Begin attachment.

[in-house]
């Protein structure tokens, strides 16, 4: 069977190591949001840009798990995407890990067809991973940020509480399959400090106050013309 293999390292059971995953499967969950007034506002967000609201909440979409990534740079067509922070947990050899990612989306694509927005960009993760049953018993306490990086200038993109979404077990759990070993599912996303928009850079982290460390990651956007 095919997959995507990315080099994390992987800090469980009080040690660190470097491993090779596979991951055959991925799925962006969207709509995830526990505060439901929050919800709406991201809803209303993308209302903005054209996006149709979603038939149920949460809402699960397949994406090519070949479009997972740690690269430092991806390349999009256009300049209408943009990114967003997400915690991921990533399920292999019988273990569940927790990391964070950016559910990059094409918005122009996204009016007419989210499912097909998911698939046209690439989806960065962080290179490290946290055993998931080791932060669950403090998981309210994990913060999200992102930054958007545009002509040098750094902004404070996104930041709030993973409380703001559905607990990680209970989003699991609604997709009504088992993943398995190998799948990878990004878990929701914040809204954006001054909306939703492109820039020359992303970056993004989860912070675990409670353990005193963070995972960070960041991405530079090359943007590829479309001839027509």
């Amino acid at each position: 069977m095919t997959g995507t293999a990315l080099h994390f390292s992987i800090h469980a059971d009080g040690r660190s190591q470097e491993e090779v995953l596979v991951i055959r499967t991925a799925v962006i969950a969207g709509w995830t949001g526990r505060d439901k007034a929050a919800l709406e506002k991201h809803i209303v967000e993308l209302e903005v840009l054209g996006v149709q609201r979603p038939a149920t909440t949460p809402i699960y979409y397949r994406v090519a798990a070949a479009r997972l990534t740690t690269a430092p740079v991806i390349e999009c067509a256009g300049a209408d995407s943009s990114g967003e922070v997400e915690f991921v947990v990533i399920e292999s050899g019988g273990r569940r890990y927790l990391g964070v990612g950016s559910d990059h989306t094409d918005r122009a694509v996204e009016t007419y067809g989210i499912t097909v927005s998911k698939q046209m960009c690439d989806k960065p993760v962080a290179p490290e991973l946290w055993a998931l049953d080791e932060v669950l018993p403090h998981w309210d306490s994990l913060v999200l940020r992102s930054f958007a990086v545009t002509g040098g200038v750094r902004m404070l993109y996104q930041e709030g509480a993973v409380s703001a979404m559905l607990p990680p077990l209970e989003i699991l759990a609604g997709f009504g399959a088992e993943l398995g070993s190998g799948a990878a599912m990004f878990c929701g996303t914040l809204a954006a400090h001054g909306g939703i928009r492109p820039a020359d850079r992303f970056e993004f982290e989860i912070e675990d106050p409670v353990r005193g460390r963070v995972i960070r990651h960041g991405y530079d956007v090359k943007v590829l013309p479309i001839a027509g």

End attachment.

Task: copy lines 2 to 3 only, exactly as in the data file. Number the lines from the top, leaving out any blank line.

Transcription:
């Protein structure tokens, strides 16, 4: 069977190591949001840009798990995407890990067809991973940020509480399959400090106050013309 293999390292059971995953499967969950007034506002967000609201909440979409990534740079067509922070947990050899990612989306694509927005960009993760049953018993306490990086200038993109979404077990759990070993599912996303928009850079982290460390990651956007 095919997959995507990315080099994390992987800090469980009080040690660190470097491993090779596979991951055959991925799925962006969207709509995830526990505060439901929050919800709406991201809803209303993308209302903005054209996006149709979603038939149920949460809402699960397949994406090519070949479009997972740690690269430092991806390349999009256009300049209408943009990114967003997400915690991921990533399920292999019988273990569940927790990391964070950016559910990059094409918005122009996204009016007419989210499912097909998911698939046209690439989806960065962080290179490290946290055993998931080791932060669950403090998981309210994990913060999200992102930054958007545009002509040098750094902004404070996104930041709030993973409380703001559905607990990680209970989003699991609604997709009504088992993943398995190998799948990878990004878990929701914040809204954006001054909306939703492109820039020359992303970056993004989860912070675990409670353990005193963070995972960070960041991405530079090359943007590829479309001839027509």
């Amino acid at each position: 069977m095919t997959g995507t293999a990315l080099h994390f390292s992987i800090h469980a059971d009080g040690r660190s190591q470097e491993e090779v995953l596979v991951i055959r499967t991925a799925v962006i969950a969207g709509w995830t949001g526990r505060d439901k007034a929050a919800l709406e506002k991201h809803i209303v967000e993308l209302e903005v840009l054209g996006v149709q609201r979603p038939a149920t909440t949460p809402i699960y979409y397949r994406v090519a798990a070949a479009r997972l990534t740690t690269a430092p740079v991806i390349e999009c067509a256009g300049a209408d995407s943009s990114g967003e922070v997400e915690f991921v947990v990533i399920e292999s050899g019988g273990r569940r890990y927790l990391g964070v990612g950016s559910d990059h989306t094409d918005r122009a694509v996204e009016t007419y067809g989210i499912t097909v927005s998911k698939q046209m960009c690439d989806k960065p993760v962080a290179p490290e991973l946290w055993a998931l049953d080791e932060v669950l018993p403090h998981w309210d306490s994990l913060v999200l940020r992102s930054f958007a990086v545009t002509g040098g200038v750094r902004m404070l993109y996104q930041e709030g509480a993973v409380s703001a979404m559905l607990p990680p077990l209970e989003i699991l759990a609604g997709f009504g399959a088992e993943l398995g070993s190998g799948a990878a599912m990004f878990c929701g996303t914040l809204a954006a400090h001054g909306g939703i928009r492109p820039a020359d850079r992303f970056e993004f982290e989860i912070e675990d106050p409670v353990r005193g460390r963070v995972i960070r990651h960041g991405y530079d956007v090359k943007v590829l013309p479309i001839a027509g």